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J.A.A. Purves

La La Land (2016)

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(A&F links to Guy and Madeline on a Park Bench (2009) and Whiplash (2014).)

Wikipedia:
“La La Land is an upcoming American musical comedy-drama film directed and written by Damien Chazelle. The film stars Ryan Gosling, Emma Stone, J. K. Simmons, Finn Wittrock, John Legend, Rosemarie DeWitt, and Meagen Fay. Summit Entertainment will release the film domestically on July 15, 2016.”

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La La Land will open the Venice Film Festival. U.S. release date has been pushed back to December 16:

Quote

The festival described the film as “a modern take on the classic Hollywood romance, which is heightened by spectacular song-and-dance numbers, as two dreamers struggle to make ends meet while they pursue their passions in a city known for destroying hopes and breaking hearts.”

“Mia (Emma Stone), an aspiring actress, serves lattes to movie stars in between auditions, and Sebastian (Ryan Gosling), a dedicated jazz musician, scrapes by playing cocktail piano gigs in dingy bars, but as success mounts they are faced with decisions that begin to fray the fragile fabric of their love affair, and the dreams they worked so hard to maintain in each other threaten to rip them apart.”

I was wondering earlier this week why I hadn't seen a trailer or heard anything about the film, knowing it was supposed to be released in July. Looking forward to this one, mostly based on Chazelle's direction in Whiplash.

Edited by Joel Mayward

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Our first glimpse of La La Land:

 

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Well, that pair are becoming the Jennifer Lawrence/Bradley Cooper of their generation.  ;)

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As a rising (fully arrived?) filmmaker, Chazelle continues to intrigue me.  Is the look of La La Land influenced by Francis Coppola's One From the Heart, of all things? 

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The second teaser trailer, this time highlighting Stone's vocals:

 

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Okay, I'll commit a flagrant, premature, completely irresponsible prediction: This takes the Oscar from Silence and Birth of a Nation.

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If it works, yep.

But this could easily turn out to be another One from the Heart.

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Considering how much the Academy liked Whiplash, that they'd want to reward a bigger, grander picture by Chazelle seems highly probable.

The trailer has subtle, but distinct vibes of Jacques Demy, so if it's half as good as his best films, this will be sublime.

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I was going to say that there's also the "sophomore slump" issue to consider, but apparently Whiplash was Chazelle's second film, and this was his first:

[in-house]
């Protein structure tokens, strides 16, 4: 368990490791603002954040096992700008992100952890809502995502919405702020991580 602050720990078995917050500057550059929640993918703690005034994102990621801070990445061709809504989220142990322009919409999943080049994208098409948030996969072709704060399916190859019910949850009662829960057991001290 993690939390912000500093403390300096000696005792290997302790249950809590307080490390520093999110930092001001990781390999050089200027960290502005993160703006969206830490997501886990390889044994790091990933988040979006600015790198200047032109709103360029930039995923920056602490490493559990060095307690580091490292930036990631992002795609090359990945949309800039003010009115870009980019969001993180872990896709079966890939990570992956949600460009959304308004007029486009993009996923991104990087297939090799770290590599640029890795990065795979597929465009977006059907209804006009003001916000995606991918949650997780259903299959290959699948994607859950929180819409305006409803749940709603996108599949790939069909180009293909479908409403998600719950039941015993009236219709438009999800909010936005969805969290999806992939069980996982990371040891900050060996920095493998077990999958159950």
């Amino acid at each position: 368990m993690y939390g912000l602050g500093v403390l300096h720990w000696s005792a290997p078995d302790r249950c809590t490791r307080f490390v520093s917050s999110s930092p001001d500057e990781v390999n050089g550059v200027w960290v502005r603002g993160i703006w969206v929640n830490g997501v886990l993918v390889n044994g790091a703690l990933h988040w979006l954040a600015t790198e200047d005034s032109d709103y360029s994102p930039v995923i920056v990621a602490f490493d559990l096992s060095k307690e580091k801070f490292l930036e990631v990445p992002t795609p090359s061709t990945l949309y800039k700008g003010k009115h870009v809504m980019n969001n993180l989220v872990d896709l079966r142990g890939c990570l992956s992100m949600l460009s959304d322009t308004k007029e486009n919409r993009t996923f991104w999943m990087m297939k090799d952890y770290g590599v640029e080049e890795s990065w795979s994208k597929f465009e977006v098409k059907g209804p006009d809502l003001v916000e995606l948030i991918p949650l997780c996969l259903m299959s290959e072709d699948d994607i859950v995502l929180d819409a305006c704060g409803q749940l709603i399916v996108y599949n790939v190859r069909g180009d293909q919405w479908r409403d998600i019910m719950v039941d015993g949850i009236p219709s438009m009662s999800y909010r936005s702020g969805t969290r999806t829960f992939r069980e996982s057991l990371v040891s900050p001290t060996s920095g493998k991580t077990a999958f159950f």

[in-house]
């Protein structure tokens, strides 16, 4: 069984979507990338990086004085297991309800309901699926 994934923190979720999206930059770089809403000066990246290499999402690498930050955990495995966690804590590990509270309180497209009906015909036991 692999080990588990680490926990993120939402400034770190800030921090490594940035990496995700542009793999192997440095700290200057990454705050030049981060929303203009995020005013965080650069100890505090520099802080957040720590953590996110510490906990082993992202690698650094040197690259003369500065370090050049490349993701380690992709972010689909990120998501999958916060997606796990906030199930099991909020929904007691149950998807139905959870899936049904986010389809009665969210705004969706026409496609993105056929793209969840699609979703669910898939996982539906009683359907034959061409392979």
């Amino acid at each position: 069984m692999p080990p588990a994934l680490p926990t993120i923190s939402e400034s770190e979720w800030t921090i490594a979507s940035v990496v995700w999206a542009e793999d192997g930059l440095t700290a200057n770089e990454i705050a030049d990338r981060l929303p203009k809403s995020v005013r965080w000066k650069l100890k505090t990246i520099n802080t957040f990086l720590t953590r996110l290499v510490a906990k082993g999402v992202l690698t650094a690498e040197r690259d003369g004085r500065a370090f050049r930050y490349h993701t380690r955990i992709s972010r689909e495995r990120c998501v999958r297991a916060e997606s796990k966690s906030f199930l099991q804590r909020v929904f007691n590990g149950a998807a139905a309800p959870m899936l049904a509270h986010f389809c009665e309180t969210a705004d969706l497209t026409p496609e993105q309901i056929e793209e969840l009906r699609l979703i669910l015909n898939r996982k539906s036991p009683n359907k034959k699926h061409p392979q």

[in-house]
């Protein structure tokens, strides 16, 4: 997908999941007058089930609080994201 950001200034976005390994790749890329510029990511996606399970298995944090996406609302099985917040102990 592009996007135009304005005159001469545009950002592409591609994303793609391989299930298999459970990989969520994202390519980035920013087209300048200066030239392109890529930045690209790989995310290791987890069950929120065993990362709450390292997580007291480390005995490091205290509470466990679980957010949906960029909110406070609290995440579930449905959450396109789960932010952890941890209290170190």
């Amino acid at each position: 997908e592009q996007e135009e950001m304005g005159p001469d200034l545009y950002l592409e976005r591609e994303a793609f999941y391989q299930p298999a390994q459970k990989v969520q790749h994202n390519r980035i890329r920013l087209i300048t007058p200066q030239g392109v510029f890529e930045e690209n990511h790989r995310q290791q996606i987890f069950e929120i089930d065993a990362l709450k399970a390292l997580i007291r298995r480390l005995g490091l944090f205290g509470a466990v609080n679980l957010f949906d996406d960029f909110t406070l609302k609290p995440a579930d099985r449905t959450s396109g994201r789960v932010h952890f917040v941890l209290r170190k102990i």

... And now I see that we already have a thread on that film. Interesting.

Edited by Peter T Chattaway

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Brian Tallerico:

 One of many remarkable things about Damien Chazelle’s “La La Land” is how much energy and time it devotes to movement and music, not just lyrics. The modern movie musicals, so often based on Broadway shows, have focused heavily on songs that further plot. In Chazelle’s vision, choreography matters and a simple piano refrain can have more power than a lyric. This is a beautiful film about love and dreams, and how the two impact each other. Los Angeles is filled with dreamers, and sometimes it takes a partner to make your dream come true.

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Probably my favorite film at TIFF -- and that's in a year with a new Dardennes film. 

I'd be really surprised if this is not your Oscar frontrunner. 

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How good is La La Land? I didn't really mind the fact that one song used "you and I", for rhyming purposes, when the grammatically correct expression would have been "you and me". There was another bit, though, that felt a bit odd, where someone sings "she and I" and, in context, I believe "her and me" would have been more correct...

I liked this film quite a bit, though the whole "Oscar front-runner" thing bugs me a bit because there have already been quite a few Best Picture winners about Hollywood lately (The Artist, Argo, Birdman... that last film is technically about Broadway, but the main character is a movie star trying to revitalize his career, so).

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Richard Brody is not a fan -- and for reasons that dovetail with his dislike of Hacksaw Ridge. Too much emphasis on loner individuals, not enough emphasis on community and collaboration.

 

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Brody also makes some of the same criticisms that Nick Pinkerton does in his review, essentially complaining that this is NOSTALGIA: THE MUSICAL. 

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I loved it. Haven't seen a fictional movie romance as mature and adult as this one in awhile (and by "adult" I don't mean "lots of sex," as this is quite a chaste film). Makes for a great date night film, and any movie that prompts my non-cinephile wife want to want to watch Rebel Without a Cause with me afterwards is worth noting.

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I'm with Brody. So is Suz, who was irked by the film. 

Edited by SDG

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33 minutes ago, SDG said:

I'm with Brody. So is Suz, who was irked by the film. 

Oooh!

I'll be seeing this in a few days. I have no idea where I'll land.

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I saw it today. I'm writing a review now, but my first paragraph reads thus:

Quote